Detailed methods for CHOICE special blood draws have been published previously. Briefly, we collected a non-fasting pre-dialysis blood sample, centrifuged at 2500–3000 revolutions per minute for 15 minutes, separated and refrigerated in the dialysis unit then shipped on ice and stored at −80° Celsius at the DCI central laboratory (Nashville, TN). For this study, we thawed the specimens at the central laboratory, aliquoted and mailed by overnight courier on dry ice to the study laboratory (Stanford University) where we stored them at −80° Celsius until they were thawed for analysis.
P-cresol sulfate, indoxyl sulfate, hippurate and phenylacetylglutamine were measured by stable isotope dilution liquid chromatography—tandem mass spectrometry in samples of plasma ultrafiltrate prepared using Nanosep 30K Omega separators (Pall, Ann Arbor, MI), as previously described. The reliability correlation coefficients from masked duplicate specimens were 0.971 for p-cresol sulfate, 0.982 for indoxyl sulfate, 0.977 for hippurate and 0.972 for phenylacetylglutamine.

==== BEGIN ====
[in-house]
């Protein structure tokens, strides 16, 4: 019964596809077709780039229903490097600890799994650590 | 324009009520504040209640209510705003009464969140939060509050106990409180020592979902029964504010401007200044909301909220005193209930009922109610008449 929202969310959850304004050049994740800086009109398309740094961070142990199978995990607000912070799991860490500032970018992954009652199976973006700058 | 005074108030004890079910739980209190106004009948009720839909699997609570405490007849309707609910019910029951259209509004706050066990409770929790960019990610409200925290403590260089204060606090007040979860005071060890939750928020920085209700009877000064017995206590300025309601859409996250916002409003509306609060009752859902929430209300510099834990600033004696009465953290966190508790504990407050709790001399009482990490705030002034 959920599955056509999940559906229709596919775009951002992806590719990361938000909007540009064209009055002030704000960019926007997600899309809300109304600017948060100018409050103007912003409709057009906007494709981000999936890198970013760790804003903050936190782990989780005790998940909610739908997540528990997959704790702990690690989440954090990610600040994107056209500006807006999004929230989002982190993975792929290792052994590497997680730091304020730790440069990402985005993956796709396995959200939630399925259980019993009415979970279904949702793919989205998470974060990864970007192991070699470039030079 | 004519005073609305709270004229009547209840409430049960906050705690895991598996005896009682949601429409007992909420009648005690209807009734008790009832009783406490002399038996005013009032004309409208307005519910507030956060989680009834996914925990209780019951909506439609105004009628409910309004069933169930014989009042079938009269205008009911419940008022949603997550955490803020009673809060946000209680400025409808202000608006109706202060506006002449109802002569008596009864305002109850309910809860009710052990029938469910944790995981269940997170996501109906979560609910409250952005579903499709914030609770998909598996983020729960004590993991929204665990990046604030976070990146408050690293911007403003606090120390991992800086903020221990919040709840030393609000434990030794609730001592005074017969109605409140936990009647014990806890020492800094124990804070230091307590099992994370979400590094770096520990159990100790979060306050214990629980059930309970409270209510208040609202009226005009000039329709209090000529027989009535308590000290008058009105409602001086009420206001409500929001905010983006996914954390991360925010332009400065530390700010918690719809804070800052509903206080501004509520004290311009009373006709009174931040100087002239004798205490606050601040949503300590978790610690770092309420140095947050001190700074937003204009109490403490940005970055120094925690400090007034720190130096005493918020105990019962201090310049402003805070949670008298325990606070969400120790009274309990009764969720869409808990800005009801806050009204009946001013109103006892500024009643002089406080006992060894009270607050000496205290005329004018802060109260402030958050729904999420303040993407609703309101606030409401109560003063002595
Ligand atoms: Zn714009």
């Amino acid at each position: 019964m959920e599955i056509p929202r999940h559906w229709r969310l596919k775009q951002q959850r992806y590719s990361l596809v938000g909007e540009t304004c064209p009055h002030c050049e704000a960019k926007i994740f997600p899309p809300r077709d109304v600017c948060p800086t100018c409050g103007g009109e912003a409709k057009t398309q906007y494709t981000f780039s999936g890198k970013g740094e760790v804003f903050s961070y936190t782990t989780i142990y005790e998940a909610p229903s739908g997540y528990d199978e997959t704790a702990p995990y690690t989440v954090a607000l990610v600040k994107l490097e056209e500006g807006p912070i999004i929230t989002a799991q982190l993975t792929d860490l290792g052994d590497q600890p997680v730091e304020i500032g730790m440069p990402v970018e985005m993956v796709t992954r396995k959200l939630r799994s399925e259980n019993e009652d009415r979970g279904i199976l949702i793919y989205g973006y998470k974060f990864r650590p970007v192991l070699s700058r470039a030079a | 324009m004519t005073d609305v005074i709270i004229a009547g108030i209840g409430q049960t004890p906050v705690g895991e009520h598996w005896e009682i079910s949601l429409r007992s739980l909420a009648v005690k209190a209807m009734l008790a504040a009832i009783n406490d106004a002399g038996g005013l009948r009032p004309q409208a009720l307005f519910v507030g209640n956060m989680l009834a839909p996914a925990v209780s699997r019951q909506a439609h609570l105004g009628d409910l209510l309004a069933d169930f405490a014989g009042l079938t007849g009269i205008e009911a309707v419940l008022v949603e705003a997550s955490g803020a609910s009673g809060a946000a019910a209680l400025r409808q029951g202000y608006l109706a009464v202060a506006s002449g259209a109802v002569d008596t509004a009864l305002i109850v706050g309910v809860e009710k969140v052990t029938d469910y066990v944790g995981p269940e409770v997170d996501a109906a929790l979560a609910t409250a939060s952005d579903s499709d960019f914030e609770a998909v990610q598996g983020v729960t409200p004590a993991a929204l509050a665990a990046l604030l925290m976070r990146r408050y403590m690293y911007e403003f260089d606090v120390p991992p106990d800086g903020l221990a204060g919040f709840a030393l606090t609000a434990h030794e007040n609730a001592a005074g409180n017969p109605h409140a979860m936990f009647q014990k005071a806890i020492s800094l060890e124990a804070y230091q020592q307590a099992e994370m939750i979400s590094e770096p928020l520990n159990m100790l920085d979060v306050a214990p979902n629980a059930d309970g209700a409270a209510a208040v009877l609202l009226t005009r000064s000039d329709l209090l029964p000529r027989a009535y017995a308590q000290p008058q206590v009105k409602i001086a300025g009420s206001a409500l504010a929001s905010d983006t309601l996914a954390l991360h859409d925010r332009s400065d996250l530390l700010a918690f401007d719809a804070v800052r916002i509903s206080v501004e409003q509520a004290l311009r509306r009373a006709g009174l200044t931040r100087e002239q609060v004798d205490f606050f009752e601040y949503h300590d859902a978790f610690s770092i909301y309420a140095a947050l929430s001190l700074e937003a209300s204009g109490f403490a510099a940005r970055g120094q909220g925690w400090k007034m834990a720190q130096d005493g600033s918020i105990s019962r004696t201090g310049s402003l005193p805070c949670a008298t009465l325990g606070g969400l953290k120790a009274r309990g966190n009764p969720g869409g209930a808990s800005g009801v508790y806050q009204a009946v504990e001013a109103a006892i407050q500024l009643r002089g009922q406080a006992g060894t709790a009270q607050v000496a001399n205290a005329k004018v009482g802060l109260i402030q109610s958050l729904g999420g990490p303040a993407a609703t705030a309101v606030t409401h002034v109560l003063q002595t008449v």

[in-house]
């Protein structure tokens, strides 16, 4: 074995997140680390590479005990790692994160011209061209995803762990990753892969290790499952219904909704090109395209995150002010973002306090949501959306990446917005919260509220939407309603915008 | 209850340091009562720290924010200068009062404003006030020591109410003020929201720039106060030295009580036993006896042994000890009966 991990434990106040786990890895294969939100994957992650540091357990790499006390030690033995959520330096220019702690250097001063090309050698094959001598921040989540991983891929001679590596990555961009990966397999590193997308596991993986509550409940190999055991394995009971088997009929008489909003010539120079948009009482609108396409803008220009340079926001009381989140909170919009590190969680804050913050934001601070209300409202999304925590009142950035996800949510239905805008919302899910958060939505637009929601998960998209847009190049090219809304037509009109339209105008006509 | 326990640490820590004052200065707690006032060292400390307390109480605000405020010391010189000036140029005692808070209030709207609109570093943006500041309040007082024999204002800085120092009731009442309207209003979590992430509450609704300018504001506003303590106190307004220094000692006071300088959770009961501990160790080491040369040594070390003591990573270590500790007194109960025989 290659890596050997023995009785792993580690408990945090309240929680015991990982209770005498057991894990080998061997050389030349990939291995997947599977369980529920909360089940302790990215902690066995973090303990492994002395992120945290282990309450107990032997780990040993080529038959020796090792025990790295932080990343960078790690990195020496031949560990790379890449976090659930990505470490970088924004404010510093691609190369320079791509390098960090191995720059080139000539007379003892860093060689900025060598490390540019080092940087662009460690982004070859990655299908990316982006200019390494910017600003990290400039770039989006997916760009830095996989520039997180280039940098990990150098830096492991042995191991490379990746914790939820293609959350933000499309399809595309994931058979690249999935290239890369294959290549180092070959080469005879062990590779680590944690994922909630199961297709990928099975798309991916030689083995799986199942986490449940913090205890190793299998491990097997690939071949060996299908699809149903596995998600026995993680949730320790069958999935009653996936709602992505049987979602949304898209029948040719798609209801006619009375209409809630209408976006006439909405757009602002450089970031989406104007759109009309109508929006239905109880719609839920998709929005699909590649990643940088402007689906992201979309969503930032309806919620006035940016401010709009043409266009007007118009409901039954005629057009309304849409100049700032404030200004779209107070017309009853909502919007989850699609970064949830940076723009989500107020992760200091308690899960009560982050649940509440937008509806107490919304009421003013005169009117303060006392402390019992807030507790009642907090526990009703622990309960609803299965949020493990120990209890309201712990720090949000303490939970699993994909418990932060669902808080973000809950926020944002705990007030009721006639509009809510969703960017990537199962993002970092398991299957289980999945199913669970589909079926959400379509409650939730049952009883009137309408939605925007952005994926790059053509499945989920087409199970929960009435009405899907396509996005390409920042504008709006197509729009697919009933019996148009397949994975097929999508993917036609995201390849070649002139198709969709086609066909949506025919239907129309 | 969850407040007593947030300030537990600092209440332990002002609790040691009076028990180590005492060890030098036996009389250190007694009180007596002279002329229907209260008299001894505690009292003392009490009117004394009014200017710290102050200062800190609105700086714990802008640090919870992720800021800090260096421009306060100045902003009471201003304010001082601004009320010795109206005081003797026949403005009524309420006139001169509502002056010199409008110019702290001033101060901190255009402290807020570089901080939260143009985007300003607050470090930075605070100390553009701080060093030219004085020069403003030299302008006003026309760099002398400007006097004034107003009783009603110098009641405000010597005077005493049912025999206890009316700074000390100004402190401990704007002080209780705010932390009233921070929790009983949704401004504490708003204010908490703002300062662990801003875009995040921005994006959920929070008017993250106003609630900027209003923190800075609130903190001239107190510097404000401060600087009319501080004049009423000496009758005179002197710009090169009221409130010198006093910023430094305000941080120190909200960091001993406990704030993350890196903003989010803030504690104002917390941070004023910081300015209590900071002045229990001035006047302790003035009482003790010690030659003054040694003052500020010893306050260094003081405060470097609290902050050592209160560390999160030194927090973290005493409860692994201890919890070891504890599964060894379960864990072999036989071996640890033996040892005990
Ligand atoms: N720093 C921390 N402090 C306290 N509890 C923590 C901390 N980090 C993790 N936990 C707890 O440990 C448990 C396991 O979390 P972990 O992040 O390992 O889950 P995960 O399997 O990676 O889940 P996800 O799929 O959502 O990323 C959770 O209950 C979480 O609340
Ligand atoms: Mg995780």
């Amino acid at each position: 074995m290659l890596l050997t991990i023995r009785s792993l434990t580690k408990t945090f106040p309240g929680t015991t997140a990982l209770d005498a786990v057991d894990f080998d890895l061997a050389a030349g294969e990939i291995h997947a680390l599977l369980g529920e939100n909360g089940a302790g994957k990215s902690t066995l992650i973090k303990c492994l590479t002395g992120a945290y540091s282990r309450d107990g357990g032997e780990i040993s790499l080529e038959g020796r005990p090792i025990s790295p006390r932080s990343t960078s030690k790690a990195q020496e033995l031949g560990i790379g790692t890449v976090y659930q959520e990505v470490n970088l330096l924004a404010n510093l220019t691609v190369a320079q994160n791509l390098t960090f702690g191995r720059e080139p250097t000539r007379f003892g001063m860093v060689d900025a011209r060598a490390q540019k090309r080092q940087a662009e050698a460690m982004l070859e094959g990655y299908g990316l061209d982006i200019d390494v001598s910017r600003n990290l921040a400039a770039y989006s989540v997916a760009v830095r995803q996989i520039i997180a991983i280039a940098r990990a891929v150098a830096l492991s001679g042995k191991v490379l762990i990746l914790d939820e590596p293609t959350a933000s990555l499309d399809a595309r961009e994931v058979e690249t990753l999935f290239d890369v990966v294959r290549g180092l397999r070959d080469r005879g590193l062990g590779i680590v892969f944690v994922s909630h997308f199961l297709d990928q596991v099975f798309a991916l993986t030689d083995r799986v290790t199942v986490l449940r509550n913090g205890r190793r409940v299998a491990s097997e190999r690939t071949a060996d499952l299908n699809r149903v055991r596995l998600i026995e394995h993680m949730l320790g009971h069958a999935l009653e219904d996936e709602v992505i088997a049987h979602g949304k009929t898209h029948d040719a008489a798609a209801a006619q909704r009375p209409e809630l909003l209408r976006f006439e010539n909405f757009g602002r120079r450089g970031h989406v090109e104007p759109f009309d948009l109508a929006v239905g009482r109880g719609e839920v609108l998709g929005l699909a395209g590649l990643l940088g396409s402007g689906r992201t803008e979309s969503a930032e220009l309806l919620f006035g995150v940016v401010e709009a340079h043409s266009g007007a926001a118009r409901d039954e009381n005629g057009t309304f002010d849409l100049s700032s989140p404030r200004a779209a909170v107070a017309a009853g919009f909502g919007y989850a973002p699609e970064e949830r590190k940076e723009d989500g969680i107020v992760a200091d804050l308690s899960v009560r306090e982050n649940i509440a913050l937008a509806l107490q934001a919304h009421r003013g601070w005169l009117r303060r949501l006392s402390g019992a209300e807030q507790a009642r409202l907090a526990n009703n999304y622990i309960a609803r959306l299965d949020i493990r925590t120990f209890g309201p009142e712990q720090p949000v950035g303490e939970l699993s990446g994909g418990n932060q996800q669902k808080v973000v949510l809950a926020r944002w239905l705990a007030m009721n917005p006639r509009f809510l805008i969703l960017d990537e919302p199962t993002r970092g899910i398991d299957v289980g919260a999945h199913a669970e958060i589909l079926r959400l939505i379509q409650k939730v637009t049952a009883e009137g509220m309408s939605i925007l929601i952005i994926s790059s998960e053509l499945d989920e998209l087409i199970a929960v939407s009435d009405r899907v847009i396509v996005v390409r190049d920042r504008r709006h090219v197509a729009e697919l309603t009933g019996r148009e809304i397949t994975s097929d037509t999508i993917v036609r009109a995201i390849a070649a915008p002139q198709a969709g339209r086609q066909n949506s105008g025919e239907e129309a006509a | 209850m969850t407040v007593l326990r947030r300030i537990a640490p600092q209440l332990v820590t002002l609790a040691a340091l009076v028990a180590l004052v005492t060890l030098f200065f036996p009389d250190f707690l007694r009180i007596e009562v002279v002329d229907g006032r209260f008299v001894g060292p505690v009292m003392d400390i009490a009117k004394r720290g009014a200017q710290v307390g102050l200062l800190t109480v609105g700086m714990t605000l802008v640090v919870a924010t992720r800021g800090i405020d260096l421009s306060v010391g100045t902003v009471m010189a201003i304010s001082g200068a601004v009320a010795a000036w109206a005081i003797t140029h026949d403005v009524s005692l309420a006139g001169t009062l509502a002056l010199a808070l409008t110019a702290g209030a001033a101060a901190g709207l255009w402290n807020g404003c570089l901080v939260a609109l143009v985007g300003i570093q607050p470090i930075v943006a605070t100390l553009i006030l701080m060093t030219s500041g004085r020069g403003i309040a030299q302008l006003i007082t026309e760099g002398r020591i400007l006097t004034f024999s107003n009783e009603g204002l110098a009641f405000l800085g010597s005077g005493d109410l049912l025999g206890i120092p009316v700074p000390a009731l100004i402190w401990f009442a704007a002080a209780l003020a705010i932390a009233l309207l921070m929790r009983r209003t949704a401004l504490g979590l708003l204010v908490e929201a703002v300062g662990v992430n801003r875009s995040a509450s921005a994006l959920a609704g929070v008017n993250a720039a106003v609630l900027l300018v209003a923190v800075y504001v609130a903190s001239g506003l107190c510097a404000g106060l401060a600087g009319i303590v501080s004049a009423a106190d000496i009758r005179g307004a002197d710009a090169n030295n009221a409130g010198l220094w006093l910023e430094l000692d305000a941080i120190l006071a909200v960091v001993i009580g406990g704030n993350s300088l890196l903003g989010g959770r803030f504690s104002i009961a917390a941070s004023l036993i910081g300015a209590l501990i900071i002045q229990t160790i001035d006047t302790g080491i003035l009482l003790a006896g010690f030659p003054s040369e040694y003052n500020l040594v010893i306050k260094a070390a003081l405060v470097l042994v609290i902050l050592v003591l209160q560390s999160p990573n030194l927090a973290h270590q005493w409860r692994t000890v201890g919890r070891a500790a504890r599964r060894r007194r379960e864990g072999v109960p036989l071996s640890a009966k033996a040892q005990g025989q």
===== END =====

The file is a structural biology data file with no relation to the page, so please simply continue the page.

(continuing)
Our primary outcomes were cardiovascular mortality and first cardiovascular event. Secondary outcome was all-cause mortality. We adjudicated mortality using information from clinic report, hospital records, National Death Index, Centers for Medicare & Medicaid Services (CMS) death notification forms, and Social Security records, as previously described. We defined first atherosclerotic cardiovascular event (fatal or nonfatal) as an event due to myocardial infarction, cardiac revascularization procedure, stroke, carotid endarterectomy, extremity gangrene or peripheral revascularization procedure, limb amputation, or abdominal aortic aneurysm repair that occurred after enrolment in the study.